- RECENT REVIEWS: SHAKUGAN NO SHANA *** FREEZING *** SHANGRI-LA *** ERGO PROXY
- STRIKE WITCHES *** KING OF THORN *** STEINS GATE *** GA-REI-ZERO *** DEADMAN WONDERLAND
- TENCHI UNIVERSE *** ONE PIECE *** WOLF CHILDREN *** RUROUNI KENSHIN *** [C]-CONTROL
- BLACK LAGOON *** SERIAL EXPERIMENT LAIN *** MASS EFFECT *** BOOGIEPOP PHANTOM
- A CERTAIN MAGICAL INDEX *** TORIKO *** RENTAL MAGICA *** BOOGIEPOP & OTHERS *** EMMA
- BLOOD C *** HEAVEN'S LOST PROPERTY
Shows like SWEET BLUE FLOWERS aren’t typically in my anime-viewing wheelhouse, and I’m starting to feel worse off for it. Call it teen romance, call it lesbian love drama, call it slice-of-life; these are not the descriptors normally associated with the series on my shelf. Which is sad, really, because I found SWEET BLUE FLOWERS to be a delightful show, with exemplary plotting, lovely art and some of the most adult perspective I’ve encountered via animation in a long time.
The premise is simple enough...
Akira and Fumi are long-lost friends who knew each other as young girls and meet again on the eve of their first day of highschool. Though they don’t attend the same schools, they’re neighbors with close family ties and they immediately fall into their old routine of closeness and confidence. The complication comes when Fumi begins to face up to her thus-far suppressed same-sex romantic interests, feelings that are only compounded by the fact that she goes to an all-girls school and is herself quite tall and beautiful, attracting the interest of her school’s most eligible bachelorette, Sugimoto.
What’s strikingly wonderful about SWEET BLUE FLOWERS is, ironically, the maturity with which it addresses the concept of immature love. As is so often the case in all-girls or all-boys settings, the fine line between admiration and adoration quickly disappears and emotions become confused, with no regard for sexual orientation. As the girls struggle to find their identities and their place within the hierarchies of their schools, they naturally slide into positions of dominance or deference.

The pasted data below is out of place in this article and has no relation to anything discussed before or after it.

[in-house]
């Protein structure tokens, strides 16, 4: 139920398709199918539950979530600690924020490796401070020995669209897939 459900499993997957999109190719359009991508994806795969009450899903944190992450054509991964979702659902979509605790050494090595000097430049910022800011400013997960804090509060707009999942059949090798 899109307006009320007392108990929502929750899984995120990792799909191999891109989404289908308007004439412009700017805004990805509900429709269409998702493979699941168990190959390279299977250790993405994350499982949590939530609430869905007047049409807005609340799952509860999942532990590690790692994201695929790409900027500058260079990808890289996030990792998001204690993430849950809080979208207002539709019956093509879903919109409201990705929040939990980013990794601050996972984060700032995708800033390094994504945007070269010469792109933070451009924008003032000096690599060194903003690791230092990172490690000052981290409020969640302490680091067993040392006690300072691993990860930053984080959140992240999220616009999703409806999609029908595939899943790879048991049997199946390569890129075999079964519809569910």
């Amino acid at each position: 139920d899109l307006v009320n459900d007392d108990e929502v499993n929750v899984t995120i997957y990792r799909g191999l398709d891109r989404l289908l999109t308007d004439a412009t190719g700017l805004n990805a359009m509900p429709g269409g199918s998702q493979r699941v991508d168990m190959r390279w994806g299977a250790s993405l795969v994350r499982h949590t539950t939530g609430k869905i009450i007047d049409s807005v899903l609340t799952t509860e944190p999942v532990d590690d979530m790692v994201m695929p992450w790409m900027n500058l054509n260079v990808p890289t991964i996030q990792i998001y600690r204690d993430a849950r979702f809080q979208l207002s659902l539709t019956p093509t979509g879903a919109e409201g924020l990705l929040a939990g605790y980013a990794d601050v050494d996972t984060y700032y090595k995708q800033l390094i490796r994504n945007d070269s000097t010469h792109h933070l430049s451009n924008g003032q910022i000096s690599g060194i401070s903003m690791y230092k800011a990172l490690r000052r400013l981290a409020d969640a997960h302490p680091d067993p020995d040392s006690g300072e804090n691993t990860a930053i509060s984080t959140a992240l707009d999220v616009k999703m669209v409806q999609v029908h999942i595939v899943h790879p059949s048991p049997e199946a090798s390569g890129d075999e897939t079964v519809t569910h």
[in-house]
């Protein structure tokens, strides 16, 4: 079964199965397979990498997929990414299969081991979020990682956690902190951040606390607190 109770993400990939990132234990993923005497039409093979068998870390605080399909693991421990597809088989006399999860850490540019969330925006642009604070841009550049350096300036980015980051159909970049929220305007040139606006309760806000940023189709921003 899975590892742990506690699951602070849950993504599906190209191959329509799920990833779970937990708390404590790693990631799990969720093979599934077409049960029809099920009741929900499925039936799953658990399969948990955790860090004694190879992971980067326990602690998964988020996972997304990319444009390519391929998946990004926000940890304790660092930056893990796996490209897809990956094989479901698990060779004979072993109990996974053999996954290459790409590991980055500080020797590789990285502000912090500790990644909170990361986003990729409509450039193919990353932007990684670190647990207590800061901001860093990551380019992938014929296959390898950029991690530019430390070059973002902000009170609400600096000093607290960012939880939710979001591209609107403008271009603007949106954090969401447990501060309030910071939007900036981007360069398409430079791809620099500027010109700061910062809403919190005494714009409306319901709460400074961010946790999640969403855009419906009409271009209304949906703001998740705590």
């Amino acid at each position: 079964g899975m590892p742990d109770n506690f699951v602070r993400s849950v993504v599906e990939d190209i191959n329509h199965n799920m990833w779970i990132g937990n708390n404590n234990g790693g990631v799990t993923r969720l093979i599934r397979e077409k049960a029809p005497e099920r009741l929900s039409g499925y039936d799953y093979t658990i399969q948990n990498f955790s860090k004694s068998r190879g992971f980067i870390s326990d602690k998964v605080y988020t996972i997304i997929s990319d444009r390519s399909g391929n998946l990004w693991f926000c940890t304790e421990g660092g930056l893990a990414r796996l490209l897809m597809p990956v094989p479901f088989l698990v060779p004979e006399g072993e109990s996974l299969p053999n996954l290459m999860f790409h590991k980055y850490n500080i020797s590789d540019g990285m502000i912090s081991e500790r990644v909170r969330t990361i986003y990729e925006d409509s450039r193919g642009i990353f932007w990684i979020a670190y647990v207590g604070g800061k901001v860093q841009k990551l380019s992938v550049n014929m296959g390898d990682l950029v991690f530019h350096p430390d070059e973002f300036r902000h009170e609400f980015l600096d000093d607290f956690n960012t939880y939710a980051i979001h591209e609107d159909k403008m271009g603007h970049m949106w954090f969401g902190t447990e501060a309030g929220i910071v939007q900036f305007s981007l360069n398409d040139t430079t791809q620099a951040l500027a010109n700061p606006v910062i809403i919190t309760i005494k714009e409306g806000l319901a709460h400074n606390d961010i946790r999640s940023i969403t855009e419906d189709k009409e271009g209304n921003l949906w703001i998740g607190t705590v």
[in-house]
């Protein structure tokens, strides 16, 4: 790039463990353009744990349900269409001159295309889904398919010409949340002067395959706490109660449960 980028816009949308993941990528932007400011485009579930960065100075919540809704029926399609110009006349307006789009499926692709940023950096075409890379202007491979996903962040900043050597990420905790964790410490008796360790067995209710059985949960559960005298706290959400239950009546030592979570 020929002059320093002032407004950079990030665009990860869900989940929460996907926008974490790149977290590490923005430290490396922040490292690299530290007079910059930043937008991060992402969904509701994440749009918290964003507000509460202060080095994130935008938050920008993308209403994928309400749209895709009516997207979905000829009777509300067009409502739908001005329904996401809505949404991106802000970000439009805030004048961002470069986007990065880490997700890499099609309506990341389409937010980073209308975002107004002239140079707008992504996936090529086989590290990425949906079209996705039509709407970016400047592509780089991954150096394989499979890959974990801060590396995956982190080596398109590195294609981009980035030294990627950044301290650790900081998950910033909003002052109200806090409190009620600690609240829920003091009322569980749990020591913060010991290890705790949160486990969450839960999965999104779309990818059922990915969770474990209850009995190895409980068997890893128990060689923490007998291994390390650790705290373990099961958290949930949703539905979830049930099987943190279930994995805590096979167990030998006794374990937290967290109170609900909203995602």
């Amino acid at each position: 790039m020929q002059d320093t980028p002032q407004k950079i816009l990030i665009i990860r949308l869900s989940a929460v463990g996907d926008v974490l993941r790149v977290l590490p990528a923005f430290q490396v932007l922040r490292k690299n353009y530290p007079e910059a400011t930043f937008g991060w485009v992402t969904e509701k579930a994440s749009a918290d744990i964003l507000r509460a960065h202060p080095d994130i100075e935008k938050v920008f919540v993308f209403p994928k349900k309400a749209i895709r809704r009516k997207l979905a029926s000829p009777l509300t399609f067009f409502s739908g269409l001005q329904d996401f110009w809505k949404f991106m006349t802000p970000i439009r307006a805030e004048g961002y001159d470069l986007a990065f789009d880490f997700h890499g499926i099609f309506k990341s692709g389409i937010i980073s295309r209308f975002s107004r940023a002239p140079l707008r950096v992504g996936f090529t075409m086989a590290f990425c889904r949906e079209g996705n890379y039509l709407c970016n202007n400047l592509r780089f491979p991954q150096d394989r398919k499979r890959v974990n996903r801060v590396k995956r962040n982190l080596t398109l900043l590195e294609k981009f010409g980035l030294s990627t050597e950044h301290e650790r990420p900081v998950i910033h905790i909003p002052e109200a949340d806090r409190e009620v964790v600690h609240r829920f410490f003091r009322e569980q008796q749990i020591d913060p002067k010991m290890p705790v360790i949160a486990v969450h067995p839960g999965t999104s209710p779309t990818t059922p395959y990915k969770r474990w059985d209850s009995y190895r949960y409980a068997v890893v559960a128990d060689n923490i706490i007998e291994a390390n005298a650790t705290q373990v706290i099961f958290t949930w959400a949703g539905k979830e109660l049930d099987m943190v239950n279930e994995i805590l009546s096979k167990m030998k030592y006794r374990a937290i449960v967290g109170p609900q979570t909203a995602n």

Fumi is young, quiet, and introspective, while Sugimoto is an outgoing and charismatic upperclassman. No stranger to being loved, Sugimoto senses Fumi’s affection, responds to it, and leads her, quite gingerly, into her first adult(ish) relationship. This show, for once, is devoid of fan-service or over-sexed imagery, representing the romance between the two as mostly limited to walks home from school, late night phone conversations, and awkward glances through otherwise unsuspecting crowds.
It’s refreshing to see Fumi confide in her friend Akira that she senses Sugimoto is holding onto feelings for some past love of hers, and that makes Fumi jealous, though she knows the feeling is unearned. No sword-swinging fight scenes or slapstick pratfalls follow, just a thoughtful conversation that ends with two friends supporting each other. It’s all so damned sweet and earnest that you could get a cavity, and yet it works; small scenes like this are a testament to the show’s consistency of tone and message in a medium where prudence is so rare.
There’s more to be said of SWEET BLUE FLOWERS’ merits than just noting its keen portrayal of teenage love. The series also has excellent pacing and plot structuring. The consistency of the story and the feeling of completion that SWEET BLUE FLOWERS’ story arcs gave me was a welcome break from the schizophrenic divergences that I’ve noticed to be commonplace in other shows (perhaps as those programs pivot to keep fans’ attention in a competitive market). There’s no filler to be found, and each scene serves a purpose that will be fulfilled within an episode or two. The show’s creator and staff prove that they know when to withhold the conclusion of a conversation and call it back at a moment that is more powerful, a technique that can be beyond frustrating (and obnoxiously manipulative) in less skilled hands.
Watching the characters interact, coming together to explore the way they make each other feel before eventually moving apart, I never felt the creepy hand of exploitation reaching into frame, something I’m still struggling to believe.
If romance and slice-of-life are your genres of choice, I hope you’ve already sought out SWEET BLUE FLOWERS and can recommend me similar shows of this quality and maturity. (Hit the comments, stat!) But if you thought you were only into occult thrillers, science-fiction, or feudal blood-sports, I suggest you reconsider.
SWEET BLUE FLOWERS had just the right mix of intelligence, heart, and craft to make a believer out of me, and that’s not easy. Light and fun without being silly or inconsequential, it’s a great look at the oftentimes touchy subject of teen sexuality and a window into contemporary Japan that I’m grateful to have been able to peek through for a few hours.
Alexei Bochenek is a lifelong tech nerd and film buff based in Los Angeles. He writes for various online publications and edits the Los Angeles events website LALookout.com. Follow his Twitter: @alexeigb.